7 B.C. school districts to add mental health support teams, bringing total to 12
British Columbia is expanding mental-health and substance-use services for children and youth by adding new multi-disciplinary teams to seven school districts.
The provincial mental health and addictions ministry announced plans to bolster its Integrated Child and Youth teams on Thursday, bringing the total number of participating school districts to 12. The teams support those aged 19 and under.
“From the toxic drug crisis to the COVID-19 pandemic to climate change, there’s a lot going on for kids these days and we know that each new challenge increases the need for support,” Minister Jennifer Whiteside said at a news conference in Mission.
That city, along with Hope, Harrison, Agassiz, Trail, Mission, Nanaimo-Ladysmith, Salmon Arm, Port Alberni and Power River will all benefit from the new teams.
Prior to Thursday’s announcement by the provincial government, B.C. already had five ICY teams in school districts covering Richmond, Terrace, Hazelton, Oliver and the Comox Valley.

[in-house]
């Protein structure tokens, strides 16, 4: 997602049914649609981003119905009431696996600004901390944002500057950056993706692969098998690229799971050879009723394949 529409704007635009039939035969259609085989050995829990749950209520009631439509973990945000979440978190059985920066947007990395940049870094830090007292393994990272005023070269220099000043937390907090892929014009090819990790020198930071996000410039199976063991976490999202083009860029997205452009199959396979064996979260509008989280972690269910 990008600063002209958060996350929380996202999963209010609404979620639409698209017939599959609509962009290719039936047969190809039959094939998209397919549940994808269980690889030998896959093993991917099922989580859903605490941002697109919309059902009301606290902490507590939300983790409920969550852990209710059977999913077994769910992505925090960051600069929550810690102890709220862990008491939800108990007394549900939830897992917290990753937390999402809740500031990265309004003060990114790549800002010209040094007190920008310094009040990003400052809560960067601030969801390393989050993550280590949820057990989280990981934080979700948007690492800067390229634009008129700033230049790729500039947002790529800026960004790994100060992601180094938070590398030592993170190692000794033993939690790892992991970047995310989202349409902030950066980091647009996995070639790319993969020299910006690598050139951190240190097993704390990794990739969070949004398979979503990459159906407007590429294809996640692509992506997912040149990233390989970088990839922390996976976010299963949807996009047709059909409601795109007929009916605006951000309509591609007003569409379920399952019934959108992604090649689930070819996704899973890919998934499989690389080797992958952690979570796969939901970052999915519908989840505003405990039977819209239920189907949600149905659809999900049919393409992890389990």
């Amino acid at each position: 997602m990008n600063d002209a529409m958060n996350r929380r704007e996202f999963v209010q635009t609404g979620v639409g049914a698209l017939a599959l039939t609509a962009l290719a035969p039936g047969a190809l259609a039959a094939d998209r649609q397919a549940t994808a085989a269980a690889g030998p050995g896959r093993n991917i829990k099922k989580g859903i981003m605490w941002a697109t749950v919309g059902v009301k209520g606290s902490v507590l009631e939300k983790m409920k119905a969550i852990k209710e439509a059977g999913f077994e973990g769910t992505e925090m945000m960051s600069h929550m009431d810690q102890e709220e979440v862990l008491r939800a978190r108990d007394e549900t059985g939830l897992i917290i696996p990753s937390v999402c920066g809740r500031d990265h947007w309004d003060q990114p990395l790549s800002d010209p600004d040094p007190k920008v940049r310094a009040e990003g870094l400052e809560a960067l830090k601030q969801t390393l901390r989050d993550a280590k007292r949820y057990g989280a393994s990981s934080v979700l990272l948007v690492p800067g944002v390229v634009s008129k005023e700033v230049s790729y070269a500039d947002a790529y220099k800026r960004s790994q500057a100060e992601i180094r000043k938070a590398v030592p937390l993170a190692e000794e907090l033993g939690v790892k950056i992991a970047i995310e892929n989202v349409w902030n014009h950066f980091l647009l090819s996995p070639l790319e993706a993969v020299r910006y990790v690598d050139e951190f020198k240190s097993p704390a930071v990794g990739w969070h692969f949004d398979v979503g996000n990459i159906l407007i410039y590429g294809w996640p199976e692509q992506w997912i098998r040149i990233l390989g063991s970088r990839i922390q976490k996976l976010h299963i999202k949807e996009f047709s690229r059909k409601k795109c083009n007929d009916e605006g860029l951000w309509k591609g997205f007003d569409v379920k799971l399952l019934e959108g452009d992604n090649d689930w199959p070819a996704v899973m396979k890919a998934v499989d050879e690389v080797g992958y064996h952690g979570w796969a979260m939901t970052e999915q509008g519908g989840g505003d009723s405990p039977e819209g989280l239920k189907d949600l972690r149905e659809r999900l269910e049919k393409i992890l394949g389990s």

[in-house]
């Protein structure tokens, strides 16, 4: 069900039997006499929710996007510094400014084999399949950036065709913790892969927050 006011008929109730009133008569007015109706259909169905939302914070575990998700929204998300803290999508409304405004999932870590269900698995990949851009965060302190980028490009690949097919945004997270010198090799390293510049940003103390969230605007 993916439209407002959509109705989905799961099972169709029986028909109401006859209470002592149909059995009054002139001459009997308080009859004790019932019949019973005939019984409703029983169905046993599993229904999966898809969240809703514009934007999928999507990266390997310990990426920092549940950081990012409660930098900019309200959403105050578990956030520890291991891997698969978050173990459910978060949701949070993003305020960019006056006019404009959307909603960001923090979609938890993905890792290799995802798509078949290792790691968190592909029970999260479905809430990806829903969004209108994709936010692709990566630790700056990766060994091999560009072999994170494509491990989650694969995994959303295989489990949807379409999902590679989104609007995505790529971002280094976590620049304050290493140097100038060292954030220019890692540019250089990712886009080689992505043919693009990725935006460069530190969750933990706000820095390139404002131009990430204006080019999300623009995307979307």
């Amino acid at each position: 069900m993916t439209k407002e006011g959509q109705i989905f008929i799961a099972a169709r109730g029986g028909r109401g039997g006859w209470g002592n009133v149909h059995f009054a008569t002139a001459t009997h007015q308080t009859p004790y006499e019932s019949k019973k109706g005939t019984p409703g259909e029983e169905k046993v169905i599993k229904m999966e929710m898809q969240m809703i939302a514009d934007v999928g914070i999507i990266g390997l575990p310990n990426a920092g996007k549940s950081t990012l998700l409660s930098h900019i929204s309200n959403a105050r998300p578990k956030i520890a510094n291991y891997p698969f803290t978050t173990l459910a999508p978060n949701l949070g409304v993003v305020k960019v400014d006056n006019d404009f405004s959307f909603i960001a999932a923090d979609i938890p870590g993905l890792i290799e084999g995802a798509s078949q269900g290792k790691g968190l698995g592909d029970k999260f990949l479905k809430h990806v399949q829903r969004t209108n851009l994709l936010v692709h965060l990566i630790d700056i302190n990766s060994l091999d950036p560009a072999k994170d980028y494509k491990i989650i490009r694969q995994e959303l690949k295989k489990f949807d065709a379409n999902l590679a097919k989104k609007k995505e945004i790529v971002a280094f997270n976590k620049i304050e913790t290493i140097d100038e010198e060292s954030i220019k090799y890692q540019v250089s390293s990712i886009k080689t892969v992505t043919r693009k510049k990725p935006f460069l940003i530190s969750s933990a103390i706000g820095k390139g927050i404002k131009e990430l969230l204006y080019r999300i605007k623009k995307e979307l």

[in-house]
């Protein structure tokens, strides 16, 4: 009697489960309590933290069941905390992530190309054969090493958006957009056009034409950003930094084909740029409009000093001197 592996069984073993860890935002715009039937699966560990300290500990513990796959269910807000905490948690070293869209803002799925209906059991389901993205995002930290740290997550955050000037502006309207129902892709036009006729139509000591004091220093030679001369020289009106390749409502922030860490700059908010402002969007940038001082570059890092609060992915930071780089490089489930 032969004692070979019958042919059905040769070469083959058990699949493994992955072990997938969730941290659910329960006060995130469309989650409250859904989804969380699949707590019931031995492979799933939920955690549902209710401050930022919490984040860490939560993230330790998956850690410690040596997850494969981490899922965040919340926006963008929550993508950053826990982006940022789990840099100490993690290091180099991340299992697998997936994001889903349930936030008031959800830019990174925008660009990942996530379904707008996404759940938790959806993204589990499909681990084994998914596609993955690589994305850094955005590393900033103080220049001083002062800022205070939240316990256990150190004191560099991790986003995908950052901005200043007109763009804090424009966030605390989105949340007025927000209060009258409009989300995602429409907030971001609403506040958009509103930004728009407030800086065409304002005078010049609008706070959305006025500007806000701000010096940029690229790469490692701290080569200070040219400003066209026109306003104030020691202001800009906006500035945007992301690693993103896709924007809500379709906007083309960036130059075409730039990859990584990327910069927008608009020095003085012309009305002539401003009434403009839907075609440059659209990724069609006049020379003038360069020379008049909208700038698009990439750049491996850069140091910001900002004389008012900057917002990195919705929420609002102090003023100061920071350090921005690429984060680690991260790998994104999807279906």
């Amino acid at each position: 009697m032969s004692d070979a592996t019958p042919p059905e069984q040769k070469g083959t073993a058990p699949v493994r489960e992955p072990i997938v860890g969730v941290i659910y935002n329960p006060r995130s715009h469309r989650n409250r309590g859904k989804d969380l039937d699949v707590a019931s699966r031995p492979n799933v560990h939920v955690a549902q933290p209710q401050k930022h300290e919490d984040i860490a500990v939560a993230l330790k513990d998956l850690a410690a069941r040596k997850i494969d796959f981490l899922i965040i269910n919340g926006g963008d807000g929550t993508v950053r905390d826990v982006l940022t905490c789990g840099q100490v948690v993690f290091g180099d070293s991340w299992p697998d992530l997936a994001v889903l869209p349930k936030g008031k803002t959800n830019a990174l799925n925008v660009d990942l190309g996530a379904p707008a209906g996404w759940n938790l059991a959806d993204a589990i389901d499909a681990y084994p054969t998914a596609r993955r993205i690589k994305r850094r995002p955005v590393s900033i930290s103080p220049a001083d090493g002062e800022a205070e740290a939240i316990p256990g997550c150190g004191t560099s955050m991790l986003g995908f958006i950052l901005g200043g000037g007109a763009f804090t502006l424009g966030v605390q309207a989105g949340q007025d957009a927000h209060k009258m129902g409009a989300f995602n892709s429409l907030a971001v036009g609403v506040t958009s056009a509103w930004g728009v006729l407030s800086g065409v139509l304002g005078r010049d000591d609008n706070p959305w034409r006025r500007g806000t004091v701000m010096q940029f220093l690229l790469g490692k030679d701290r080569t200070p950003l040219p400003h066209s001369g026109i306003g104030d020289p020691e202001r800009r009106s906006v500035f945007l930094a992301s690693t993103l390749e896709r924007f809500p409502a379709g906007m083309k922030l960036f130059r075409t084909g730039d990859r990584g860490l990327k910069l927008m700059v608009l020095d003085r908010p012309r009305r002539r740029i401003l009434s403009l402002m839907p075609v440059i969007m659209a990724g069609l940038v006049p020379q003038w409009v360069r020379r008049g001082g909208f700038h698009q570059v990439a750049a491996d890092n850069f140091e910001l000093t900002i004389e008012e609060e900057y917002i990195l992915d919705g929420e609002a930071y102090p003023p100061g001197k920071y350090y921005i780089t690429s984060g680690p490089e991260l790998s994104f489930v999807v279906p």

ICY TEAM GOALS
According to the ministry, these teams may include clinical counsellors connected to schools, youth substance-use clinicians, child and youth mental-health clinicians and Indigenous elders.
“The approach of their work is to put the needs of each child at the centre and then to wrap the services around the child so that no one falls through the cracks,” Whiteside said.
“The point of these teams, really, is to meet kids where they’re at. Where they feel safe and comfortable in regular settings—whether it’s schools, or clinics, parks or homes.”
Bob D'Eith, MLA for Maple Ridge-Mission, says early interventions are essential to helping children and youth thrive.
"As a father of five and advocate for increased resources for schools, I welcome the ICY teams to our communities,” D’Eith said in a statement released following Thursday’s announcement.
A PATHWAY TO HOPE PROGRESS
The province launched a three-year action plan for improving mental health and addictions services, dubbed A Pathway to Hope, back in June 2019—with a key focus on early intervention.
B.C.’s 2021 budget included funding to expand ICY teams to a total of 20 school districts by the end of 2024. The government anticipated these seven new teams, plus the eight that have yet to be established, will be staffed by over 410 new full time employees.
Provincial data shows nearly 13 per cent of children between four and 18 years are affected by mental-health disorders, and just over 44 per cent of those receive services.
Data released by BC Coroners Service this week shows 65 children and youth have died from suspected illicit drug overdose between 2020-2022.
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